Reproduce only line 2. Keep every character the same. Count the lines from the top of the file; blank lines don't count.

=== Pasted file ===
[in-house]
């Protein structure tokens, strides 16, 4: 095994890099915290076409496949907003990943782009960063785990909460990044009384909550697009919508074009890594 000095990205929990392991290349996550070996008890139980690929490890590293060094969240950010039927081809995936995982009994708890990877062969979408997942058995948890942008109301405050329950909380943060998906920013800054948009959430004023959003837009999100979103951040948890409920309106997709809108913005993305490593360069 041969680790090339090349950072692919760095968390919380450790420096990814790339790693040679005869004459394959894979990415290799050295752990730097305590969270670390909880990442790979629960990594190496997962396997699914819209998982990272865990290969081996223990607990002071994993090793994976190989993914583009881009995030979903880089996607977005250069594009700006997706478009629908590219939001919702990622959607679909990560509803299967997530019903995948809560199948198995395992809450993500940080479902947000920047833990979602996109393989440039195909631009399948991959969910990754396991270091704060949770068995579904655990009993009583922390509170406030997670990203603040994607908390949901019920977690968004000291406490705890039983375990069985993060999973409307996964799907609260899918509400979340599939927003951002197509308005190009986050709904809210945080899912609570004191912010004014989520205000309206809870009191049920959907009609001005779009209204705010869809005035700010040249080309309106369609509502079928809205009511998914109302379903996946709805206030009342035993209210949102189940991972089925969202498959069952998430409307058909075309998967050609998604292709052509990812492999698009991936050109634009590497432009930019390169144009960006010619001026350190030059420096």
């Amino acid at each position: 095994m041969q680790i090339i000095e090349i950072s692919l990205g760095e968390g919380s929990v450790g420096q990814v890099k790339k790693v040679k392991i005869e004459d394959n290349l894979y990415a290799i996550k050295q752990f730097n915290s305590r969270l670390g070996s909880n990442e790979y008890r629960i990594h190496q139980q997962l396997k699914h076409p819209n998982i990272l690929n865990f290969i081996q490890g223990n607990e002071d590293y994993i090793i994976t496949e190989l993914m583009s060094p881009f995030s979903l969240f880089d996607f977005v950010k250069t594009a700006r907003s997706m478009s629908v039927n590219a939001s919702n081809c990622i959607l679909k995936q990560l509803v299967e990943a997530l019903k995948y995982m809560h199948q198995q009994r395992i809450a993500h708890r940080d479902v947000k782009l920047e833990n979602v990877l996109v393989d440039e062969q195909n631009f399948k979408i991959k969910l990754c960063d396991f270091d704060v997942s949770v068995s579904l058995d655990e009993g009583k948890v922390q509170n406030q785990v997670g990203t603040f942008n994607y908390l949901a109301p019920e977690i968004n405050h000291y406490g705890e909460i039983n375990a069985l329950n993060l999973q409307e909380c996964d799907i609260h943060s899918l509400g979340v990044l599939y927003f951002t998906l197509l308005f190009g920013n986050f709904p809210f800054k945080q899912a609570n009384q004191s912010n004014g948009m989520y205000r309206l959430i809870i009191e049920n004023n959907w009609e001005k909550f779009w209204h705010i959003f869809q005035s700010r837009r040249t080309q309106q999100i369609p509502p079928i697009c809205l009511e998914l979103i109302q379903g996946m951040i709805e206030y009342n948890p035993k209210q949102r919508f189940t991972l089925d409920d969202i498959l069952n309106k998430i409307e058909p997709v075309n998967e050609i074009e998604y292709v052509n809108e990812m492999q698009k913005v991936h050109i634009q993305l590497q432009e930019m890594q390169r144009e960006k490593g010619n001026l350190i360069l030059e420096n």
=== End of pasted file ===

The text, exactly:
């Protein structure tokens, strides 16, 4: 095994890099915290076409496949907003990943782009960063785990909460990044009384909550697009919508074009890594 000095990205929990392991290349996550070996008890139980690929490890590293060094969240950010039927081809995936995982009994708890990877062969979408997942058995948890942008109301405050329950909380943060998906920013800054948009959430004023959003837009999100979103951040948890409920309106997709809108913005993305490593360069 041969680790090339090349950072692919760095968390919380450790420096990814790339790693040679005869004459394959894979990415290799050295752990730097305590969270670390909880990442790979629960990594190496997962396997699914819209998982990272865990290969081996223990607990002071994993090793994976190989993914583009881009995030979903880089996607977005250069594009700006997706478009629908590219939001919702990622959607679909990560509803299967997530019903995948809560199948198995395992809450993500940080479902947000920047833990979602996109393989440039195909631009399948991959969910990754396991270091704060949770068995579904655990009993009583922390509170406030997670990203603040994607908390949901019920977690968004000291406490705890039983375990069985993060999973409307996964799907609260899918509400979340599939927003951002197509308005190009986050709904809210945080899912609570004191912010004014989520205000309206809870009191049920959907009609001005779009209204705010869809005035700010040249080309309106369609509502079928809205009511998914109302379903996946709805206030009342035993209210949102189940991972089925969202498959069952998430409307058909075309998967050609998604292709052509990812492999698009991936050109634009590497432009930019390169144009960006010619001026350190030059420096």